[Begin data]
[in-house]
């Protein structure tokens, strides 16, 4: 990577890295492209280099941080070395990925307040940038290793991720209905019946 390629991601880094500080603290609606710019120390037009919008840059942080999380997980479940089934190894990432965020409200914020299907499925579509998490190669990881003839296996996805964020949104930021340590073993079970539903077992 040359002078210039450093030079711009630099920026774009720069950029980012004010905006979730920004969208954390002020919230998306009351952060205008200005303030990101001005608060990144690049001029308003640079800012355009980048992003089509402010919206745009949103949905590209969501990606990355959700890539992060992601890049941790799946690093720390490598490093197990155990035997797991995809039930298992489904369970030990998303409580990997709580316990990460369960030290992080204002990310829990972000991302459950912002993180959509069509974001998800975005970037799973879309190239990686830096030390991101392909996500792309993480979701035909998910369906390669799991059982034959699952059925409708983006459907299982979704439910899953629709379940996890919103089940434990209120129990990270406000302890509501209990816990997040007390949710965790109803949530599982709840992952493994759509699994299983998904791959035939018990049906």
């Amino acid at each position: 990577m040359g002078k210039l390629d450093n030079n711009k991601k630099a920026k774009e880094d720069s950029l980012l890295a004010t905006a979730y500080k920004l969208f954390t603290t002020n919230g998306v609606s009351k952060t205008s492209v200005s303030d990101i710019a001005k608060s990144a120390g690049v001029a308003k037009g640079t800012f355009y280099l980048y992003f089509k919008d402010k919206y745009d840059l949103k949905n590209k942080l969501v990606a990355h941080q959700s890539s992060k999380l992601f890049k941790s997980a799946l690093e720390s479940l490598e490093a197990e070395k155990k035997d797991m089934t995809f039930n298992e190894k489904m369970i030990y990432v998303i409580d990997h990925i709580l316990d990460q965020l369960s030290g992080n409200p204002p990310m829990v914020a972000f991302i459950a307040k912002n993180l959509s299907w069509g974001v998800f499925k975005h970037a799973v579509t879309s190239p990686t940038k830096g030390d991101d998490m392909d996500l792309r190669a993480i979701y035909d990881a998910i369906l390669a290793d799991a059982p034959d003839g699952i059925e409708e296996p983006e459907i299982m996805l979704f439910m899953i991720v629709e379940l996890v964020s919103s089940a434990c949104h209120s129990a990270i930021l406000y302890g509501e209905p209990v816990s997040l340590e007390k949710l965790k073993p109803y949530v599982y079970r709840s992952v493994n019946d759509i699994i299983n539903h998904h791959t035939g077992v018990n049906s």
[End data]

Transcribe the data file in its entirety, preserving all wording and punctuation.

[in-house]
């Protein structure tokens, strides 16, 4: 990577890295492209280099941080070395990925307040940038290793991720209905019946 390629991601880094500080603290609606710019120390037009919008840059942080999380997980479940089934190894990432965020409200914020299907499925579509998490190669990881003839296996996805964020949104930021340590073993079970539903077992 040359002078210039450093030079711009630099920026774009720069950029980012004010905006979730920004969208954390002020919230998306009351952060205008200005303030990101001005608060990144690049001029308003640079800012355009980048992003089509402010919206745009949103949905590209969501990606990355959700890539992060992601890049941790799946690093720390490598490093197990155990035997797991995809039930298992489904369970030990998303409580990997709580316990990460369960030290992080204002990310829990972000991302459950912002993180959509069509974001998800975005970037799973879309190239990686830096030390991101392909996500792309993480979701035909998910369906390669799991059982034959699952059925409708983006459907299982979704439910899953629709379940996890919103089940434990209120129990990270406000302890509501209990816990997040007390949710965790109803949530599982709840992952493994759509699994299983998904791959035939018990049906």
């Amino acid at each position: 990577m040359g002078k210039l390629d450093n030079n711009k991601k630099a920026k774009e880094d720069s950029l980012l890295a004010t905006a979730y500080k920004l969208f954390t603290t002020n919230g998306v609606s009351k952060t205008s492209v200005s303030d990101i710019a001005k608060s990144a120390g690049v001029a308003k037009g640079t800012f355009y280099l980048y992003f089509k919008d402010k919206y745009d840059l949103k949905n590209k942080l969501v990606a990355h941080q959700s890539s992060k999380l992601f890049k941790s997980a799946l690093e720390s479940l490598e490093a197990e070395k155990k035997d797991m089934t995809f039930n298992e190894k489904m369970i030990y990432v998303i409580d990997h990925i709580l316990d990460q965020l369960s030290g992080n409200p204002p990310m829990v914020a972000f991302i459950a307040k912002n993180l959509s299907w069509g974001v998800f499925k975005h970037a799973v579509t879309s190239p990686t940038k830096g030390d991101d998490m392909d996500l792309r190669a993480i979701y035909d990881a998910i369906l390669a290793d799991a059982p034959d003839g699952i059925e409708e296996p983006e459907i299982m996805l979704f439910m899953i991720v629709e379940l996890v964020s919103s089940a434990c949104h209120s129990a990270i930021l406000y302890g509501e209905p209990v816990s997040l340590e007390k949710l965790k073993p109803y949530v599982y079970r709840s992952v493994n019946d759509i699994i299983n539903h998904h791959t035939g077992v018990n049906s």